Barcelona has a long and interesting history, stretching back many decades. The city, as it’s seen today, may appear modern to someone unfamiliar with its legacy, but almost everything that we know as Barcelona today was built on top of a once small, much older city, with its roots in Roman times.
People first came to this area over 5000 years ago, during the Neolithic period. The first modern settlers were the Laietani, an Iberian people who formed the city of Barkeno in the 2nd century BC. The name “Barcelona” is believed to be derived from this original name. 200 years later, under the reign of Caesar Augustus, a conquest was completed, and the area was settled by the Romans.
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The city soon began growing with a thriving wine trade, and the Romans brought much of their architecture to the area. Around 250AD, Germanic tribes began raiding the settlement, and shortly after, a huge wall fortification was erected to protect its people. The wall encircled most of the Gothic Quarter, from where now stands the famous Cathedral of Santa Eulália. Click here to see the map of the many locations along this route where ruins can be found.
Casa de l’Ardiaca
Located in Carrer de Santa Llúcia, Casa de l’Ardiaca is an excellent place to visit, as there are both original ruins and reconstructed ones. A replica of an aqueduct archway provides great insight into how water was distributed to inhabitants throughout the city. There are also remains of two sections of the wall, and two towers. These original remains are highly impressive; the wall stands firm with a thickness of over 3.5 meters, and the two square towers climb high up into the air, commanding the area with a stern influence. It really goes to show how powerful the settlement was. These things were built to last!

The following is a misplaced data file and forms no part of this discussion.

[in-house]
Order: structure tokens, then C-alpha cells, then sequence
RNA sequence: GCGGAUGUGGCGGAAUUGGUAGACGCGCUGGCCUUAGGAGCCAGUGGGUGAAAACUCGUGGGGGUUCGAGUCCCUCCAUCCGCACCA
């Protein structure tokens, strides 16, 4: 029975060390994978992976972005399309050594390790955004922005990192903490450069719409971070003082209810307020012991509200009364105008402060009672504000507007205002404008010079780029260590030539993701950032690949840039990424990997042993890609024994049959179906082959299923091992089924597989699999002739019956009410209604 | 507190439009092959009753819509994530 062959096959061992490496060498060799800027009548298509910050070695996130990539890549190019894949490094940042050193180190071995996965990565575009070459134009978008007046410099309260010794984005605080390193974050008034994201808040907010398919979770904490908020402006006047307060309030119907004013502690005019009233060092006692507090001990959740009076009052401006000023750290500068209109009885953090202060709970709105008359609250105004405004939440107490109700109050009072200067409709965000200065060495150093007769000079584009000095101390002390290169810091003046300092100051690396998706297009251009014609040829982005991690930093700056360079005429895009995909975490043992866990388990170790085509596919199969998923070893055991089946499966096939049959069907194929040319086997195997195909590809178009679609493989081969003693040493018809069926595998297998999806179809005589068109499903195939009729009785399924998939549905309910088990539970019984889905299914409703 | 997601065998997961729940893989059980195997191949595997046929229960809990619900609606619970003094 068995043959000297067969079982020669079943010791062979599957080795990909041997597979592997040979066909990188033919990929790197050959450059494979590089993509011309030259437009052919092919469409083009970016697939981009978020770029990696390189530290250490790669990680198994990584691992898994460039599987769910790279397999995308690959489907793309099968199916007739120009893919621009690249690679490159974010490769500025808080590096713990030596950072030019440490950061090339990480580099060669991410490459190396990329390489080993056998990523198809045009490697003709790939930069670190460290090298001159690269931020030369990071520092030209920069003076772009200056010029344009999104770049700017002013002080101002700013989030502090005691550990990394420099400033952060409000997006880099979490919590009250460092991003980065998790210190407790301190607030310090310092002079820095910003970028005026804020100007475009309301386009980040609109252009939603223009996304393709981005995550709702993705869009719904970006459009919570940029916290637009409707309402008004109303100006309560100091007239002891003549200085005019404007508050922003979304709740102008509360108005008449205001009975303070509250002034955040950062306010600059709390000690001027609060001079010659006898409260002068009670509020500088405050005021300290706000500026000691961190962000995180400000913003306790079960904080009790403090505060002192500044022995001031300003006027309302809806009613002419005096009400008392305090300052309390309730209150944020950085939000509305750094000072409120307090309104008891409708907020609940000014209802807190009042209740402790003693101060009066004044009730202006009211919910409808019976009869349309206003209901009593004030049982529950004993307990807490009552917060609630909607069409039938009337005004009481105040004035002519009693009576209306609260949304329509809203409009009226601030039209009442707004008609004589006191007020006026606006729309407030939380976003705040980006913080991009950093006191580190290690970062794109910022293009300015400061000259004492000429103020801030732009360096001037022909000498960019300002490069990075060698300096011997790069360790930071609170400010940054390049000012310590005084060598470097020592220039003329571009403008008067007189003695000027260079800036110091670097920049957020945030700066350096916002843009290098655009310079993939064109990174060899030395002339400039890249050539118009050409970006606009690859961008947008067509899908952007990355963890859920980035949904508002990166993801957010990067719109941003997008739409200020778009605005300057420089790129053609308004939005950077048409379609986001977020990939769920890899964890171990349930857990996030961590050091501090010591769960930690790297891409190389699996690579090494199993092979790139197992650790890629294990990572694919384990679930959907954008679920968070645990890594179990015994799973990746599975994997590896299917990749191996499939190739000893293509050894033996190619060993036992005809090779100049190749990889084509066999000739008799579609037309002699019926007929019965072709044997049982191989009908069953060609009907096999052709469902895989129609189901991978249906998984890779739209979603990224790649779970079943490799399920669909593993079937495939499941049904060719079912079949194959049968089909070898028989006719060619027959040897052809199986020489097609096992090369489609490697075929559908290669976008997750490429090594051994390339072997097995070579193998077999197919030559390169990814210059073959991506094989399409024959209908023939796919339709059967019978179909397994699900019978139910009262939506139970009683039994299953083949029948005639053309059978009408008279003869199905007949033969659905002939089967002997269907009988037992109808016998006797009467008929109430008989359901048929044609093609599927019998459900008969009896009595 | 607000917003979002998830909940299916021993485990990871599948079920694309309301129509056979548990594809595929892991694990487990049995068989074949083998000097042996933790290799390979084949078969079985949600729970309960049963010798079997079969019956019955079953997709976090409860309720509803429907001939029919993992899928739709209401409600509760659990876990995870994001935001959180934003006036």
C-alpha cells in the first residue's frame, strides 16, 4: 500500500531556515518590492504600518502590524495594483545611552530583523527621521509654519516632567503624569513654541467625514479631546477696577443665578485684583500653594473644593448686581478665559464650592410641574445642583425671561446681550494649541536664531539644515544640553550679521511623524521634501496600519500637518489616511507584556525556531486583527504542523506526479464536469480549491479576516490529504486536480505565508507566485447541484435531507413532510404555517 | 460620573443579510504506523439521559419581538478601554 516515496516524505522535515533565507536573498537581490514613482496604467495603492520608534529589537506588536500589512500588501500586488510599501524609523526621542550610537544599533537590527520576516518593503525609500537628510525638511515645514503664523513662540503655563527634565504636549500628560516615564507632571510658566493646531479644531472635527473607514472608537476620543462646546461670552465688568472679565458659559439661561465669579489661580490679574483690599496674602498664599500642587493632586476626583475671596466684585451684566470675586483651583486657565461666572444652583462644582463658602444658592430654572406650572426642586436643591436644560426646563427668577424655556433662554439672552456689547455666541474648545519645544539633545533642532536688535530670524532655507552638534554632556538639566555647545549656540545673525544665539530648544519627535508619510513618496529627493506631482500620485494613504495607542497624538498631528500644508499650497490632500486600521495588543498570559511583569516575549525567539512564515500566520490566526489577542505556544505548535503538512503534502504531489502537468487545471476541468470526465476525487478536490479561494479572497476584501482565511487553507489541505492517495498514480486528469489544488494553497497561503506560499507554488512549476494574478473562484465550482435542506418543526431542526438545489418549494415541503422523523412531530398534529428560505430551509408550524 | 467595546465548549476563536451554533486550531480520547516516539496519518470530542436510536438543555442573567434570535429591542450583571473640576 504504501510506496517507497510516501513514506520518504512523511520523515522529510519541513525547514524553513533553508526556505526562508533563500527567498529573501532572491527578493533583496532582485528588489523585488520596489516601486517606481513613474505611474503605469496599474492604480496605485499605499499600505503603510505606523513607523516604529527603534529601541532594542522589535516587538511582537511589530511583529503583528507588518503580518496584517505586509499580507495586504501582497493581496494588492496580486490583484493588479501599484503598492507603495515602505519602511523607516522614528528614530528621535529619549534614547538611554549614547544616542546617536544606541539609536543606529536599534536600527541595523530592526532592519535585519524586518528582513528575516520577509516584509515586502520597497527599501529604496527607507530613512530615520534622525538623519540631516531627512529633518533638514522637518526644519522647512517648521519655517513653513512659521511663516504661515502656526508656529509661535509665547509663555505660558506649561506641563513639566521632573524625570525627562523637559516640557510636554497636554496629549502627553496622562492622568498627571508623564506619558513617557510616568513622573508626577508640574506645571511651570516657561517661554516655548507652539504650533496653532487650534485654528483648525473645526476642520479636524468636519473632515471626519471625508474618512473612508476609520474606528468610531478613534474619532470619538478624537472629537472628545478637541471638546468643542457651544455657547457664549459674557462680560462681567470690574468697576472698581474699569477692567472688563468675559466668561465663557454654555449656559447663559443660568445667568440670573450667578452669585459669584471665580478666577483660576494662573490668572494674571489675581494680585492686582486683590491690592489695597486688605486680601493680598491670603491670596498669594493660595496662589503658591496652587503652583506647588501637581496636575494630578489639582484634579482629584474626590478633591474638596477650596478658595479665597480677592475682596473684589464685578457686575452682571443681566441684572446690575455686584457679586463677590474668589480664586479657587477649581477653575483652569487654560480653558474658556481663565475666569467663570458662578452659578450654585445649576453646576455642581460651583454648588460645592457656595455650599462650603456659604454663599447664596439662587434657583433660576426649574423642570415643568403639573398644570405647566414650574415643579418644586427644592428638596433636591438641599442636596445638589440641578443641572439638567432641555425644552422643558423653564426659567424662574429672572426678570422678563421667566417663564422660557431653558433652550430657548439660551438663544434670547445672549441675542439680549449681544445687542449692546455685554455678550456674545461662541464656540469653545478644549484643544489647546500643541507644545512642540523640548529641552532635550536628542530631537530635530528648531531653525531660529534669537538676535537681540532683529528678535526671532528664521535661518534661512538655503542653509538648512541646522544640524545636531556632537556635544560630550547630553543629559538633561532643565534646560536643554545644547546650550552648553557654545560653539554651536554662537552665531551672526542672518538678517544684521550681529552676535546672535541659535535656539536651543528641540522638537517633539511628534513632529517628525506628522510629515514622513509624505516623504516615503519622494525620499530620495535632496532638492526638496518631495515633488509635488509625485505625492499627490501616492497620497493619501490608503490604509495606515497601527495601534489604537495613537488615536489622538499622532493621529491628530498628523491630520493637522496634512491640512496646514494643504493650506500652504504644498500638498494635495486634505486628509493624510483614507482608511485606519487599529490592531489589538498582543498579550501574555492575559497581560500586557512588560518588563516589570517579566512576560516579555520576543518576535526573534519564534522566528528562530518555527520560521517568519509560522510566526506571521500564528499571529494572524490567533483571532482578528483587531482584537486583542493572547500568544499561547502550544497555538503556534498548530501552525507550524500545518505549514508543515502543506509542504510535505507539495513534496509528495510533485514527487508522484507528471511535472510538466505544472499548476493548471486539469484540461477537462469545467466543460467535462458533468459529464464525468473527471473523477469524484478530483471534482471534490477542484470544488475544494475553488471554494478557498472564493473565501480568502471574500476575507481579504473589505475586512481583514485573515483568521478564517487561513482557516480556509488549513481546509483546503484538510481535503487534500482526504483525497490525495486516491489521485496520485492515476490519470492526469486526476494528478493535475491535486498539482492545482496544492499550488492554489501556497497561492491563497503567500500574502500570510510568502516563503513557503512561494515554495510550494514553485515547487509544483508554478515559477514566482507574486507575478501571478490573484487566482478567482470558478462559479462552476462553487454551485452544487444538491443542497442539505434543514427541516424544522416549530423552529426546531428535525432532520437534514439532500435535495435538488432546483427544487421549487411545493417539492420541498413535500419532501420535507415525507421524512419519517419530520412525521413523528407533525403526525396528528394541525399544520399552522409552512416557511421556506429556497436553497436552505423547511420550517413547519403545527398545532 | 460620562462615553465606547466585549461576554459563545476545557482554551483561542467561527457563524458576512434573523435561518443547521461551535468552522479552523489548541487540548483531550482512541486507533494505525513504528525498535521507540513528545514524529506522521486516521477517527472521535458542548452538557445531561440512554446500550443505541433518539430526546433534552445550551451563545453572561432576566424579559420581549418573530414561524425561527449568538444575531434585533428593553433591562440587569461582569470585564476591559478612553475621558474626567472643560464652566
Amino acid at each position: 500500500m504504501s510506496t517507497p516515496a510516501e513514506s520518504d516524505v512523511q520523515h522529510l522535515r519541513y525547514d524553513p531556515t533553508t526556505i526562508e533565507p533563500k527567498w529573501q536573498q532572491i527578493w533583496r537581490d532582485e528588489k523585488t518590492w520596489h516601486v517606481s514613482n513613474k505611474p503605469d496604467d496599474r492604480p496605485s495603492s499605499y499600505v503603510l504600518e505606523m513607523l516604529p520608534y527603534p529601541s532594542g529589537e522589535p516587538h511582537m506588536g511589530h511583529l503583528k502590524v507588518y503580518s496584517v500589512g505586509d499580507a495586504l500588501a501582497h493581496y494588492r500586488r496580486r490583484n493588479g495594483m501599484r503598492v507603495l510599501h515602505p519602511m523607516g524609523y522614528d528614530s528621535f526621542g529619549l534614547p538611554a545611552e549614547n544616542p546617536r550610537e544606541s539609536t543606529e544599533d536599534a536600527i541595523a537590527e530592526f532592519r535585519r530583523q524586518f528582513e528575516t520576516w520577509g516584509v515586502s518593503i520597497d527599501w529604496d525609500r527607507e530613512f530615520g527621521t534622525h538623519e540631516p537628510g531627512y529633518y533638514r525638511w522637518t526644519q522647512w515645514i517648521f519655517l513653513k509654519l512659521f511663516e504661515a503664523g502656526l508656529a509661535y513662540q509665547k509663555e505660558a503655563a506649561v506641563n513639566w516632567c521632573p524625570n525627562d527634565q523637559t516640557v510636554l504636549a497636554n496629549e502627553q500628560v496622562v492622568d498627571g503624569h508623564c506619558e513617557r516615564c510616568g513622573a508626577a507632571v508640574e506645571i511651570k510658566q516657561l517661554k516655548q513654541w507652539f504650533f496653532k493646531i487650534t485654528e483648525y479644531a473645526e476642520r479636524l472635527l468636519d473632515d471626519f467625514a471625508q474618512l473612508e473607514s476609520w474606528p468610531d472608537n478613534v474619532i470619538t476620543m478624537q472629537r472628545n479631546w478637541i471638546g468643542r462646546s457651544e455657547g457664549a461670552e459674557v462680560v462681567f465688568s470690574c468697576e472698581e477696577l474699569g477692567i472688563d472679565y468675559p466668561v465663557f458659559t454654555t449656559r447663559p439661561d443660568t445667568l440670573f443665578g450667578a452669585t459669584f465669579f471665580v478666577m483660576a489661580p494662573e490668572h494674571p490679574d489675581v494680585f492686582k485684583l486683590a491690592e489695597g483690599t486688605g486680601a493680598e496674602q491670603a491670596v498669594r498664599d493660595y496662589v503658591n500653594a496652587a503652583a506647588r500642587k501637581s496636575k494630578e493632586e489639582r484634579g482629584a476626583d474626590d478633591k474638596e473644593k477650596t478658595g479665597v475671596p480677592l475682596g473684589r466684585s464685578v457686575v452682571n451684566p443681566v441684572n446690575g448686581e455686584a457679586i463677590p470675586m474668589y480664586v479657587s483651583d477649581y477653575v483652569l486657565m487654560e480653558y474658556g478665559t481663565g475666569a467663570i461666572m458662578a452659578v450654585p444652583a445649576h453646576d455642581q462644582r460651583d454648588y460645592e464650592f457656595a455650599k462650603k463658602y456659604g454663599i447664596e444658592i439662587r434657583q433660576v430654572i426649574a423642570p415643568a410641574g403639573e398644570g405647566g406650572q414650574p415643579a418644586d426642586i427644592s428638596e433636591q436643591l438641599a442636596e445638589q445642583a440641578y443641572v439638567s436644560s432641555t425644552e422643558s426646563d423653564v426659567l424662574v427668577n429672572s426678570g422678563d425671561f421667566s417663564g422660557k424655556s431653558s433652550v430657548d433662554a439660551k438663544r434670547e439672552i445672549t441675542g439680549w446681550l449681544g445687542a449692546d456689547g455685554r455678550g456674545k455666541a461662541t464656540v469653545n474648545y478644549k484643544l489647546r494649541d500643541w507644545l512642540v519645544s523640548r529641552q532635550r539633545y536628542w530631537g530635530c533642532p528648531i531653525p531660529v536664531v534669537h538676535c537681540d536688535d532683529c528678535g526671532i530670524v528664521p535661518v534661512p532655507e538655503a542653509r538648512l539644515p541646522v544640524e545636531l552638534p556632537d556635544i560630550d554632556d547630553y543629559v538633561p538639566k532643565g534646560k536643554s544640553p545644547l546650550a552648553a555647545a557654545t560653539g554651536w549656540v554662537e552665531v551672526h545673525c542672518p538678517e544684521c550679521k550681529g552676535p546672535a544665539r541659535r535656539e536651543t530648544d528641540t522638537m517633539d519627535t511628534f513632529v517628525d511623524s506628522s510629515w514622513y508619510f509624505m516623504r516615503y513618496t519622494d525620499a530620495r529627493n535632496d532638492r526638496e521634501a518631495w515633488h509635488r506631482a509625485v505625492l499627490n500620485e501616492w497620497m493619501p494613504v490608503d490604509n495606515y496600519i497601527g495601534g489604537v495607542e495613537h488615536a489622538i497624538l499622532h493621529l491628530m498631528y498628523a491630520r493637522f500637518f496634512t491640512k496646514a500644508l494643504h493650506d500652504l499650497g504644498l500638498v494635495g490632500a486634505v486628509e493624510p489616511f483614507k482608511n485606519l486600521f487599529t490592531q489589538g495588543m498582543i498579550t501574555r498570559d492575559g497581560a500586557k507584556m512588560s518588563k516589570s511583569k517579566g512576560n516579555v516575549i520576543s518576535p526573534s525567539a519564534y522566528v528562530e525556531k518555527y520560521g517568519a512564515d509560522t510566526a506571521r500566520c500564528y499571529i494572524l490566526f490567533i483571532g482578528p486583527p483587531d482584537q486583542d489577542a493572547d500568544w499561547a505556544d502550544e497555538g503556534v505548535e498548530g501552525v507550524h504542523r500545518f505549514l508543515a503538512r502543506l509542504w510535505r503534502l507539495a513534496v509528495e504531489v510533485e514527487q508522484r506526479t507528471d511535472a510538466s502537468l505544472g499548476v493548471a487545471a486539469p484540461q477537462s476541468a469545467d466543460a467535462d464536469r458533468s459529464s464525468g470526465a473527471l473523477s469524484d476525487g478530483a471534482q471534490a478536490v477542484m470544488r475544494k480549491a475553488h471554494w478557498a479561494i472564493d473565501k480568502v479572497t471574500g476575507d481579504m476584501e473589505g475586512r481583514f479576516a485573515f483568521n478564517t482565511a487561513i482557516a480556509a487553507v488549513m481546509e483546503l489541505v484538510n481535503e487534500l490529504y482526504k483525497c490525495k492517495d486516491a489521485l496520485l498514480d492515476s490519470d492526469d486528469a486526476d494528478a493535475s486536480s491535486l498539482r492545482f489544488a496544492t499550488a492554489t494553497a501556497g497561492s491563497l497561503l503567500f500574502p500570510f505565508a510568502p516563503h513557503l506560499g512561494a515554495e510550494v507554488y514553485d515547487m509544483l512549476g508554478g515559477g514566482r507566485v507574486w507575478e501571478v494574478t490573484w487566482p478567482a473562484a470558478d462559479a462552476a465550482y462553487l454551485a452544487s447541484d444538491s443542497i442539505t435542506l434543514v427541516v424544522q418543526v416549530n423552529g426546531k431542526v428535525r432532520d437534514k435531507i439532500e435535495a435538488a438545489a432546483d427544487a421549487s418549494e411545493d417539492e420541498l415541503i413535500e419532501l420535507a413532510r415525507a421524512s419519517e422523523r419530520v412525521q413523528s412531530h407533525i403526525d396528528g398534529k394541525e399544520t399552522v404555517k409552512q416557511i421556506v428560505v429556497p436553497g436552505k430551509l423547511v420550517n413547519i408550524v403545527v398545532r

The building of Casa de l’Ardiaca is also impressive in itself. It sits on top of the walls and was originally built in the 12th century, with many modifications being made in the following years.
In the 14th century, Archdeacon Lluís Desplà transformed the house into a traditional Gothic palace. There is an inner courtyard, surrounded by beautiful tiles, as well as a tall palm tree and fountain; and also the
There is an inner courtyard decorate with arches and beautiful tiles. At the center, there is a tall palm tree and fountain where you can make a wish without throwing a coin, so as not to pollute the waters.
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For those who pay attention to the main paçade, they will be able to spot the gorgeous letterbox designed by Lluís Domenèch i Montaner, wich is decorated with three swallows and small turtle.
Today, Casa de l’Ardiaca houses Barcelona’s Municipal Archive, and is open for visits on the following schedule:
From Setember 1st to June 30th: Monday to Friday, from 9am to 8.45pm. Saturday, from 9am to 1pm.
From July 1st to August 31st: Monday to Friday, from 9am to 7.30pm.
* Featured image by Prof. Mortel via Visualhunt